Jaguar XJR-15: A Le-Mans Winner For The Road
It's time to go back to the past and this time we're going back to June 12th 1988. It's the day that Jaguar won Le Mans for the first time since 1957 courtesy of the Jaguar XJR-9 and drivers Jan Lammers, Johnny Dumfries and Andy Wallace (who is also Bugatti's official test driver nowadays). Skipping to October 18th of the same year and at the British International Motor Show in Birmingham, Jaguar revealed to the world the XJ220 concept car, at the time featuring four wheel drive and the very same V12 that won at Le Mans earlier that year. Seeing that car in Birmingham sparked the interest of one Tom Walkinshaw who at that moment conceived the idea of a road going XJR-9. Apparently other car enthusiasts with wallets the size of carribean islands loved that idea and pressed Walkinshaw into making that 'road going racer'. So he enlisted Peter Stevens, who went on to design the mythical McLaren F1 and tasked him with turning the XJR-9 into an actual car.
This was no easy task. In order for the race car to be usable Stevens had to raise the roof by 40 mm. and widen the cockpit by 75 mm. so headroom and access could be improved. Also in order to take full advantage of the under-body aerodynamics, the XJR-15 had both a higher ride height and softer suspension than the XJR-9 race car. The car also came fitted with huge AP Racing steel discs with matching AP Racing 4 piston calipers with softer pads than those of the XJR-9 to allow for road use. The XJR-15 was also the first road car to be built entirely from kevlar and carbon fibre predating the McLaren F1 by 3 whole years! And if that sounds impressive hold your enthusiasm cause we haven't talked about the engine...yet.
In 1989, as the XJR-15 was being developed by Tom Walkinshaw Racing, or TWR for short, and a subsidiary of Jaguar called Jaguar Sport, Jaguar themselves were busy turning the XJ220 into a production car and it was right about that time that they took a page out of Ferrari's F40 and Porsche's 959 book, dropping the V12 in favor of the turbocharged V6 of the Austin Metro Group B rally car, of which Jaguar had purchased the rights from the MG Rover group in 1988 following the demise of Group B. While that decision made sense and in retrospect can even be described as smart it definitely added to the reasons XJ220 sales suffered. But the XJR-15 stayed true to its roots and used the 450 HP, 24 valve 6 lt. naturally aspirated V12 that was originally destined for the XJ220. The result? The XJR-15 was one of the fastest cars ever at the time with a top speed of 191 mph and a bone shattering 0-60 time of roughly 3.9 seconds. While the Concorde-like speed was partly down to that phenomenal engine, it was also partly down to the fact that the car weighed a little over a tonne (1050 kg. to be specific) and had an interior so spartan that it can be described as a turkish prison compared to the leather lined interior of the XJ220.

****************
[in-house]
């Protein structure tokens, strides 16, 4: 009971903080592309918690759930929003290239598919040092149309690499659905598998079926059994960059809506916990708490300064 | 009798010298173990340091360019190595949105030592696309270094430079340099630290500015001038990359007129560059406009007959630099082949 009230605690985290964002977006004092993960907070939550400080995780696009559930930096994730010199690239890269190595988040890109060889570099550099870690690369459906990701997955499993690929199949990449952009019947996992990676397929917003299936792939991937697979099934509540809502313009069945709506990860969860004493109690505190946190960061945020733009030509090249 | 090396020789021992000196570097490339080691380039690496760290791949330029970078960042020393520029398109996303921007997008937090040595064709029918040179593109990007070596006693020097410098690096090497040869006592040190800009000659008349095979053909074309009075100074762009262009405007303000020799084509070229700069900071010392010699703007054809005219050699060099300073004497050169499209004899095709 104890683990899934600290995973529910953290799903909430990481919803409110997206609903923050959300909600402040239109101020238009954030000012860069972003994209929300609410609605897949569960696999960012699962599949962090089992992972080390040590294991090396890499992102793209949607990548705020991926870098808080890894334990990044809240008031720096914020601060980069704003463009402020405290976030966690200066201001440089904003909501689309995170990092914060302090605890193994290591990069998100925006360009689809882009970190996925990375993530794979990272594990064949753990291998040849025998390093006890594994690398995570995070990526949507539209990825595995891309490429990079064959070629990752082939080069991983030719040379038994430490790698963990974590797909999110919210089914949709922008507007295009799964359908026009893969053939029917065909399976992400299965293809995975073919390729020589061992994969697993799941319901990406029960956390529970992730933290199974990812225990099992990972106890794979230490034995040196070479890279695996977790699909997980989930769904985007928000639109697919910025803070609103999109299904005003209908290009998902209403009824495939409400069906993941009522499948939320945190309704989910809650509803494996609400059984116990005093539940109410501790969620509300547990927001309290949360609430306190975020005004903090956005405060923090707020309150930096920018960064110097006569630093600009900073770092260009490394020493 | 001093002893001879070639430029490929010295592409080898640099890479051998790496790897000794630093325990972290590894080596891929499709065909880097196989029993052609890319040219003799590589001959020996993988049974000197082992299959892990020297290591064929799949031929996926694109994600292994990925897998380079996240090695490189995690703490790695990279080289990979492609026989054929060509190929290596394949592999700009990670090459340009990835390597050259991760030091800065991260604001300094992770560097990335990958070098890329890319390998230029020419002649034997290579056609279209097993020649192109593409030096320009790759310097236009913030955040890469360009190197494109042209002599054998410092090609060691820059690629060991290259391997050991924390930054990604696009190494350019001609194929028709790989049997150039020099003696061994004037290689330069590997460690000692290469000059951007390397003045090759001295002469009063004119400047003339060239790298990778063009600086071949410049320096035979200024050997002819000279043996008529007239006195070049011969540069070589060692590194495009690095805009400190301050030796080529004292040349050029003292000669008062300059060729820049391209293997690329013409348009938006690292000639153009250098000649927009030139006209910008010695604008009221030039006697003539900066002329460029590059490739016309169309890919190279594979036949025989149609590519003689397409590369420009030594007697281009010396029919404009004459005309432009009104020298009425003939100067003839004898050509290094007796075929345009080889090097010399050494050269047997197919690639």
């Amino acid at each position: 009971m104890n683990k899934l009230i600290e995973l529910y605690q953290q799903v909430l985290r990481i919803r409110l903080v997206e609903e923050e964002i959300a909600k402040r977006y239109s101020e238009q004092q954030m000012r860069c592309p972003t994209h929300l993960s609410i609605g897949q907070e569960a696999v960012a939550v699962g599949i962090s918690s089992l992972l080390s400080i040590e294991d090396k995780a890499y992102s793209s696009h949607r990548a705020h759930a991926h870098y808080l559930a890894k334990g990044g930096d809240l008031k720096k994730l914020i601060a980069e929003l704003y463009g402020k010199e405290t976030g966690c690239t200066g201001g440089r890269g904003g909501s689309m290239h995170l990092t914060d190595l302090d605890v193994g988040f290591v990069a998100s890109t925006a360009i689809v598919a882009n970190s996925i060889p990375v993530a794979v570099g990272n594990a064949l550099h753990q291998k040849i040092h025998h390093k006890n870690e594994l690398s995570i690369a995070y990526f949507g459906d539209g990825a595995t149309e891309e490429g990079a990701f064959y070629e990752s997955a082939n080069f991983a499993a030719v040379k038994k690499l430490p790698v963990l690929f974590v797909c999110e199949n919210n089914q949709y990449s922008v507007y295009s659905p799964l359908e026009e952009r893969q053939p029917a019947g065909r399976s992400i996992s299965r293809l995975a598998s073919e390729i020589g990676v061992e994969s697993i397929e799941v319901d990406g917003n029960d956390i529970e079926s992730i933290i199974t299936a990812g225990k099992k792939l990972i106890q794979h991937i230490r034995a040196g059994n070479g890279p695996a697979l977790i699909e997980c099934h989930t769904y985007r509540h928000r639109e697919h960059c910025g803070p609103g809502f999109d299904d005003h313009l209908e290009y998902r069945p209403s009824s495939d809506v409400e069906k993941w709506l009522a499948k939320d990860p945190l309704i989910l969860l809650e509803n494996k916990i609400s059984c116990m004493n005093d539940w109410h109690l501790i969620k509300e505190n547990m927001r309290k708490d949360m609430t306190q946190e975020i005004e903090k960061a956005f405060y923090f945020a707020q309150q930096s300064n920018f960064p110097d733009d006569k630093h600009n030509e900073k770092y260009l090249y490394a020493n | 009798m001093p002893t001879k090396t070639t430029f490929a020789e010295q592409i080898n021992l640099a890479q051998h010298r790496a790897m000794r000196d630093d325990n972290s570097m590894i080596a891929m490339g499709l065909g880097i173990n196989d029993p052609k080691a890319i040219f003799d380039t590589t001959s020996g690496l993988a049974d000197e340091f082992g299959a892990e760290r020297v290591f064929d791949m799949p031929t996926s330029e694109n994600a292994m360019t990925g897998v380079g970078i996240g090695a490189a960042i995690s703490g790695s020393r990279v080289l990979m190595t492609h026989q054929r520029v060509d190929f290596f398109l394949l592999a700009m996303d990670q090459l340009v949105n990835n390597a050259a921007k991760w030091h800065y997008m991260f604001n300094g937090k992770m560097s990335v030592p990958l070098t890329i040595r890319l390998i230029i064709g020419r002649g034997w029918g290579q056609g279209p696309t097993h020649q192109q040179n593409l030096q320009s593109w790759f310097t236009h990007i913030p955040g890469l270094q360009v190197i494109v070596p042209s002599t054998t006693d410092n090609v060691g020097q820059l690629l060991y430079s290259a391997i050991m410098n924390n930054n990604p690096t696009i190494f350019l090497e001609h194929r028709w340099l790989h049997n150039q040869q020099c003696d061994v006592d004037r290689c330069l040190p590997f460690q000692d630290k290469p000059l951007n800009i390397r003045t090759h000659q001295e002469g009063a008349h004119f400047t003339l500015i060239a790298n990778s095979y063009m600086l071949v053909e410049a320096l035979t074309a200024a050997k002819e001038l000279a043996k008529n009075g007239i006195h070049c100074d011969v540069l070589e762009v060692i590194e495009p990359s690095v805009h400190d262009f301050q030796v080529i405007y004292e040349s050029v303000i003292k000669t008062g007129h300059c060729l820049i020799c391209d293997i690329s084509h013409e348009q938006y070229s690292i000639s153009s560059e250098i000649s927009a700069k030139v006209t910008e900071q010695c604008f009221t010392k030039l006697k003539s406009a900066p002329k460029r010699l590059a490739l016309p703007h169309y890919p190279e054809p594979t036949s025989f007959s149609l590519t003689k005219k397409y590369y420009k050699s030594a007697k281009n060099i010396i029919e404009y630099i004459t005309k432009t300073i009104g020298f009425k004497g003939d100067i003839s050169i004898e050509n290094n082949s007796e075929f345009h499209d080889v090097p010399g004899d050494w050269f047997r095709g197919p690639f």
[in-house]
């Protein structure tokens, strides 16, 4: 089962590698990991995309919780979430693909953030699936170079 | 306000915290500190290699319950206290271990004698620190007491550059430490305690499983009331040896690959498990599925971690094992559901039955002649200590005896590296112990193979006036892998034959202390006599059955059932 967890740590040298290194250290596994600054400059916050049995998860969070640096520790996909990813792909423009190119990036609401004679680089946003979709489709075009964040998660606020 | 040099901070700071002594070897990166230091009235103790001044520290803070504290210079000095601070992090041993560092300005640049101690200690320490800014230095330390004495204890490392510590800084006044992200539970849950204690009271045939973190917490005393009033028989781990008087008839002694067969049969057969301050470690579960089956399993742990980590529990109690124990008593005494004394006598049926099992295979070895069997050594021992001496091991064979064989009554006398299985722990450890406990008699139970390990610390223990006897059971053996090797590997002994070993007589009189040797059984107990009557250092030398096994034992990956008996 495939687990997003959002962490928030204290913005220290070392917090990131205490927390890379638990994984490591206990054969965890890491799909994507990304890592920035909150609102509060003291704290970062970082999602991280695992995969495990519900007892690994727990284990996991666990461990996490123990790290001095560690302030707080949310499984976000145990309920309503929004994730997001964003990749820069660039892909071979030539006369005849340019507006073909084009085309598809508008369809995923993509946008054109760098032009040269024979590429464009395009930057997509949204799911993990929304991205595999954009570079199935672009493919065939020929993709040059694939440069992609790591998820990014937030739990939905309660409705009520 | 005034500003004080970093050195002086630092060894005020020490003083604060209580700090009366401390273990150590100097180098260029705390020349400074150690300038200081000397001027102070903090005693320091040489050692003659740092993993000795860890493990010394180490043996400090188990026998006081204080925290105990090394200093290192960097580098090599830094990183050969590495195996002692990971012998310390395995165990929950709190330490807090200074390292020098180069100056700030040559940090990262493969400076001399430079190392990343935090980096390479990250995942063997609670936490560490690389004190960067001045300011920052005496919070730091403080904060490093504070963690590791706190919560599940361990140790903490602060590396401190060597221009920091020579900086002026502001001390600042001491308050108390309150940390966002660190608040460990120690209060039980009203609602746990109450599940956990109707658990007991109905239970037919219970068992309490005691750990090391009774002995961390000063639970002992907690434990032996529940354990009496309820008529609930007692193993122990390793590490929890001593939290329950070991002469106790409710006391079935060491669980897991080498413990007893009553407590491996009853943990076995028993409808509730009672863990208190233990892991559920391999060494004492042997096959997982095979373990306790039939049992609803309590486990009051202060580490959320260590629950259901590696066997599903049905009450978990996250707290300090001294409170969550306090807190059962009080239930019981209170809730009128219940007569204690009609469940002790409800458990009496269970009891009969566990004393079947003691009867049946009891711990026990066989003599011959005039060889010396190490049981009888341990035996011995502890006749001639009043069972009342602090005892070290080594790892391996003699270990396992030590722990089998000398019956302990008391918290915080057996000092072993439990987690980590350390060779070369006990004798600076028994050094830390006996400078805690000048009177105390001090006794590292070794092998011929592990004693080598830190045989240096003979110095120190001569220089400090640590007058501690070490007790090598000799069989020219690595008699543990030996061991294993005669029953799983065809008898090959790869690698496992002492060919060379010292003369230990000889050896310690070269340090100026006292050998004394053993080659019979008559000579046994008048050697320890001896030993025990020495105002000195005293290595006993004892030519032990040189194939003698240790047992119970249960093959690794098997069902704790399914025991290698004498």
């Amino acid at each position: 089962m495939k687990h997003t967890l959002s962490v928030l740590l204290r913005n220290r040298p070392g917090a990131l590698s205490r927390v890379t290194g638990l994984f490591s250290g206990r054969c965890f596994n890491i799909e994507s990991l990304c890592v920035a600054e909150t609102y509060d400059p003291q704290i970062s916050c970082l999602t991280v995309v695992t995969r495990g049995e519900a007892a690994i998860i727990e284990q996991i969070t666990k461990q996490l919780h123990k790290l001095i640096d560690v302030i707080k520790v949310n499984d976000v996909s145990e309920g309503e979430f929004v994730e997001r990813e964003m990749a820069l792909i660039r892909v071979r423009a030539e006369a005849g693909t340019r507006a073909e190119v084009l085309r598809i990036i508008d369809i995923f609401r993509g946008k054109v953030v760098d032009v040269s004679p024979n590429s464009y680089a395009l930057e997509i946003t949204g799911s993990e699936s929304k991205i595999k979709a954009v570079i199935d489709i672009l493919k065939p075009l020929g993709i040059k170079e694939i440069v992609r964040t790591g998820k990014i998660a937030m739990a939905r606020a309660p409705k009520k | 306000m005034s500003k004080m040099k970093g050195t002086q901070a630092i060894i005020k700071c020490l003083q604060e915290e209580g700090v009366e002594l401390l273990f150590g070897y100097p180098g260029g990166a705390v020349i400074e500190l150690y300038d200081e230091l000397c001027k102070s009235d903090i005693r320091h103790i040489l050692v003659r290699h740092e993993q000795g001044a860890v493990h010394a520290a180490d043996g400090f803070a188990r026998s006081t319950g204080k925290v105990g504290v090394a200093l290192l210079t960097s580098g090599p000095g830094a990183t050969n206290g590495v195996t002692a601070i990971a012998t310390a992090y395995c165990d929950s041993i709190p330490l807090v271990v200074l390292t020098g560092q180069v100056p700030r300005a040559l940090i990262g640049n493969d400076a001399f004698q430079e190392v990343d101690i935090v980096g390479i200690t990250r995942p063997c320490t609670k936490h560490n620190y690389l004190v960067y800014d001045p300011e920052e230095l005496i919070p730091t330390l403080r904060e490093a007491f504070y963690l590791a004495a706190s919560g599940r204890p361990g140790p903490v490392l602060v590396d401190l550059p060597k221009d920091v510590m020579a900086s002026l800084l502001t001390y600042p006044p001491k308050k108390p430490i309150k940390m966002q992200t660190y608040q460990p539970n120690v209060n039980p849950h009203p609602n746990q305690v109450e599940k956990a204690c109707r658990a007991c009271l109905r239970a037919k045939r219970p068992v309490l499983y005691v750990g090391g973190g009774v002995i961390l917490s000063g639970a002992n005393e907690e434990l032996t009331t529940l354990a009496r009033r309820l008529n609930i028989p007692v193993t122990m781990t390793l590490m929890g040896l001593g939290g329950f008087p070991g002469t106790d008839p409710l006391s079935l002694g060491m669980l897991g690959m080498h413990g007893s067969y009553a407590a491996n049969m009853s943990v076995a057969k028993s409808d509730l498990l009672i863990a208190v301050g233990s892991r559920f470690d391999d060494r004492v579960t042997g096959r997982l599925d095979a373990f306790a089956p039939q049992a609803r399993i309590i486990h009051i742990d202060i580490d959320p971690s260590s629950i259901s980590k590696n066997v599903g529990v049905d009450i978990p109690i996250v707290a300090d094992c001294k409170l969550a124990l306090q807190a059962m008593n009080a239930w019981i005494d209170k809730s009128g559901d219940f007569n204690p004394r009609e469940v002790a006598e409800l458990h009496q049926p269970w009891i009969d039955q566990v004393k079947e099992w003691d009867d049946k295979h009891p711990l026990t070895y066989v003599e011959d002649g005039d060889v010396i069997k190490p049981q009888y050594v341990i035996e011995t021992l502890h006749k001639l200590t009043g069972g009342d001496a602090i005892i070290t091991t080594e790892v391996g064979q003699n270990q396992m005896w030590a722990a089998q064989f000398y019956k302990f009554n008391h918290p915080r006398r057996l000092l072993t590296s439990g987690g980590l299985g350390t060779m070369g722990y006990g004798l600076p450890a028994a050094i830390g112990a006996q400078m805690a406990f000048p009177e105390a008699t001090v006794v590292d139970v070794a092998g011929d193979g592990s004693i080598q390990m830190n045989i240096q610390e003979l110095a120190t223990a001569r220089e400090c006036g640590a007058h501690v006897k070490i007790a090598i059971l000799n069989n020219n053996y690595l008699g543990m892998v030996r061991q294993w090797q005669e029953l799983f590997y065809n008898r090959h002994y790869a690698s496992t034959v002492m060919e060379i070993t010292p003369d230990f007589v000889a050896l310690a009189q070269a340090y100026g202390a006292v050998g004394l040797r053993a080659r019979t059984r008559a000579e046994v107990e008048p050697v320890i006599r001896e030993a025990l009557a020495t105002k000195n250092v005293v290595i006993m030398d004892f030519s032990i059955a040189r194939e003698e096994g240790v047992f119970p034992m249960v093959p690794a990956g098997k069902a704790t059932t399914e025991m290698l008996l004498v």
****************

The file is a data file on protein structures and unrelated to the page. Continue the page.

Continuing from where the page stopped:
But Tom Walkinshaw didn't just succeed at turning a race car into a road car. He succeeded at turning a successful race car into a proper Jag. Tiff Needell praised its handling while Ian Kuah, of World Sports Cars, said that at low speeds it was more comfortable than a Ferrari 348 and racing driver Ron Grable noted that at the track its V12 pulled cleanly and smoothly with the whole car having a perfect balance between the track and the street. The XJR-15 even had its own racing series, the Jaguar Intercontinental Challenge, in 1991, while the XJ220 was still trying having trouble lifting its feet from the ground losing orders constantly and eventually forcing Jaguar to sell the XJ220 to people that didn't want the car anymore.
The XJR-15 then was a rare breed. A winning race car turned into a road car with outstanding track performance. It belongs in an elite club with such legends as the Ferrari F40, the Bugatti EB110 and the McLaren F1. These were cars that were ahead of the competition and showcased technologies that would become industry standards in future hypercars. Without a doubt, the XJR-15 holds a special place in the automotive Mount Olympus, as an example of what Jag was capable of doing and not what it was forced to do.